QAPhysics › Why do phospholipids form a bilayer in water?
Q

Why do phospholipids form a bilayer in water?

A. The phosphate portions repel each other.

B. The hydrophilic and hydrophobic parts attract each other.

C. The phosphate portions attract water, and the lipid portions repel water.

D. The lipid portions attract water, and the phosphate portions repel water.

A

Answer: C. The phosphate portions attract water, and the lipid portions repel water.

Explanation: Every phospholipid molecule has two elements: the head (or the phosphate group), and two tails (two chains of fatty acids that lie side by side). The head is polar in nature, hence it is hydrophilic and carries a negative charge. This phosphate portion of the phospholipid molecule is attracted to water.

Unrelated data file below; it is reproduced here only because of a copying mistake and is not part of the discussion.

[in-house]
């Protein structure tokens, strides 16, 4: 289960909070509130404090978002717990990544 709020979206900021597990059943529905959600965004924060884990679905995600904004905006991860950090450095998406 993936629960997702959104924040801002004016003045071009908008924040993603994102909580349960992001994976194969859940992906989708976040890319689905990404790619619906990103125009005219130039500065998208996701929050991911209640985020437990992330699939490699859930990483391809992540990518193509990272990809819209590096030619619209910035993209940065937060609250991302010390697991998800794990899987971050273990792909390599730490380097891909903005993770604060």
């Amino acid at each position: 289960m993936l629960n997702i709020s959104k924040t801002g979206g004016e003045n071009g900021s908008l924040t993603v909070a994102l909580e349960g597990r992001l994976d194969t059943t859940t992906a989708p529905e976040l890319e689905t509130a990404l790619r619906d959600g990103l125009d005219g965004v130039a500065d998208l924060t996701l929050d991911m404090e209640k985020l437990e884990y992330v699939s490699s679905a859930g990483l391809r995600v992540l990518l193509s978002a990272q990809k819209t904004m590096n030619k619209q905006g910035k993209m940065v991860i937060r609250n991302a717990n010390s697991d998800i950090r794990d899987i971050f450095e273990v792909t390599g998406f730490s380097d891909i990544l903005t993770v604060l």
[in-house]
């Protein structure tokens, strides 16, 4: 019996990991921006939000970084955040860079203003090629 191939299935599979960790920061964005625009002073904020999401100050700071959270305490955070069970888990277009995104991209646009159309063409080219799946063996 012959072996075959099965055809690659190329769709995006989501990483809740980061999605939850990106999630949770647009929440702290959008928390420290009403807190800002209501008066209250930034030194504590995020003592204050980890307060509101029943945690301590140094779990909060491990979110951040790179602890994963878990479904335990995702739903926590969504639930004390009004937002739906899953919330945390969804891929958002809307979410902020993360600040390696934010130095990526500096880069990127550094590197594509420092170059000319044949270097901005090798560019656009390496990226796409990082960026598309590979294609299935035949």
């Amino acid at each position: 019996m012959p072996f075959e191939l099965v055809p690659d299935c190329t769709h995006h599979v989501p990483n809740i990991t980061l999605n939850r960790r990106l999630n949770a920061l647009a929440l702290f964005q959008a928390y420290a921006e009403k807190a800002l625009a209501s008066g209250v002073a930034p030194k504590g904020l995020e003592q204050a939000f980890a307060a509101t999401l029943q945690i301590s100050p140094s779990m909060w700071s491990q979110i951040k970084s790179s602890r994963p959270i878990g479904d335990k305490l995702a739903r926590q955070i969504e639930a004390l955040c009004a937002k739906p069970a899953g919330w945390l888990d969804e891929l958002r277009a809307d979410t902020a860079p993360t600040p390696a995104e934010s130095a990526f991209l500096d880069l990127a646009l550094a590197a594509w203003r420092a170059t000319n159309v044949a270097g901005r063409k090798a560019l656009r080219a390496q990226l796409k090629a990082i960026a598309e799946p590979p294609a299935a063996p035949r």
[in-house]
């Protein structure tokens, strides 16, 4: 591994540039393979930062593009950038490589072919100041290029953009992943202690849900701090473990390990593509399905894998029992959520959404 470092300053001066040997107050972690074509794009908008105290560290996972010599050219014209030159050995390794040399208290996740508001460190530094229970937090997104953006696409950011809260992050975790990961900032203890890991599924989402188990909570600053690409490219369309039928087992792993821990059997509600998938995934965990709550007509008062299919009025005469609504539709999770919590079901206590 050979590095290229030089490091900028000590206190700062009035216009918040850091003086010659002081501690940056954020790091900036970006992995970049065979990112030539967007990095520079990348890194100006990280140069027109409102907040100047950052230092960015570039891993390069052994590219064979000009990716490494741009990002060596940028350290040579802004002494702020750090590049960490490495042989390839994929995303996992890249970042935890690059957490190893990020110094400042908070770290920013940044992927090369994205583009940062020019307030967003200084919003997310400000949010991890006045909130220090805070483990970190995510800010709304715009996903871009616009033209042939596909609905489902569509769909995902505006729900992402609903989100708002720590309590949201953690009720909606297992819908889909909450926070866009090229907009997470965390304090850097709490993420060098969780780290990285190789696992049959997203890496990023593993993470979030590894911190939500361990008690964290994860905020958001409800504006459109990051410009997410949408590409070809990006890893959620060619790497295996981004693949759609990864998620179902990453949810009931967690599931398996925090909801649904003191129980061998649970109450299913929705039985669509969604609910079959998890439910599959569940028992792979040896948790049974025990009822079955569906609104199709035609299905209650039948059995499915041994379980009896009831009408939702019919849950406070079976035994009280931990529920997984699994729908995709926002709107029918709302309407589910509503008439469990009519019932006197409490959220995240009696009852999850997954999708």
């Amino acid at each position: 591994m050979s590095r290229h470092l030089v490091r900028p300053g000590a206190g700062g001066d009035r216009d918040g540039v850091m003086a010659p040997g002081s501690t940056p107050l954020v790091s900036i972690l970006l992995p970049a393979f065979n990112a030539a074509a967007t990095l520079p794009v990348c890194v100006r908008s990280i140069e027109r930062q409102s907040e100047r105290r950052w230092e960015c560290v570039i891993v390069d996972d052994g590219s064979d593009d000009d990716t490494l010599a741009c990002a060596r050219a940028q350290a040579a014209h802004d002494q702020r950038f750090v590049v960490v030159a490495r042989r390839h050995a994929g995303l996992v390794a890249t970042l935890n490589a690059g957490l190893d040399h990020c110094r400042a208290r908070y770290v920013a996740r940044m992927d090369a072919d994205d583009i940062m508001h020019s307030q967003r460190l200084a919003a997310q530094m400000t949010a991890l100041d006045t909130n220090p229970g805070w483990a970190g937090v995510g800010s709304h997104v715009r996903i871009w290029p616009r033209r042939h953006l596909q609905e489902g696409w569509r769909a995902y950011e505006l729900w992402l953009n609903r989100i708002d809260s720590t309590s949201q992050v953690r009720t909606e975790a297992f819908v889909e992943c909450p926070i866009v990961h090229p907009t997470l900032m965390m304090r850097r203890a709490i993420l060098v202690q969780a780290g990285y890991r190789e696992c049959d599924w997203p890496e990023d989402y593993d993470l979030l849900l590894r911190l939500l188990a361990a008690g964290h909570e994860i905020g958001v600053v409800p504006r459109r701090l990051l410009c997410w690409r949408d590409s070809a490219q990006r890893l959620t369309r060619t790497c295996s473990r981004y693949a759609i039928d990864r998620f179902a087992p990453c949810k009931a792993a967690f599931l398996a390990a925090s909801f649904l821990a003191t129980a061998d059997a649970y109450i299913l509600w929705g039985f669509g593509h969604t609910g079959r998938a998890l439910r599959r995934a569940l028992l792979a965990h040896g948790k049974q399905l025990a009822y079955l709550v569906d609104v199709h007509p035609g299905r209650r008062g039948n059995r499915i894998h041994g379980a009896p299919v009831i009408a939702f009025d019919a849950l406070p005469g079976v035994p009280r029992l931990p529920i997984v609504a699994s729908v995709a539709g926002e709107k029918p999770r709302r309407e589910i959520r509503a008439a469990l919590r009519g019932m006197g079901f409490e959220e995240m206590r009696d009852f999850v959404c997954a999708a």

The chains of fatty acids (or the chains) are so placed to prevent them from coming into contact with water, as it is hydrophobic in nature. The bi-layer shields the tail and forms noncovalent bonds.

2 months ago
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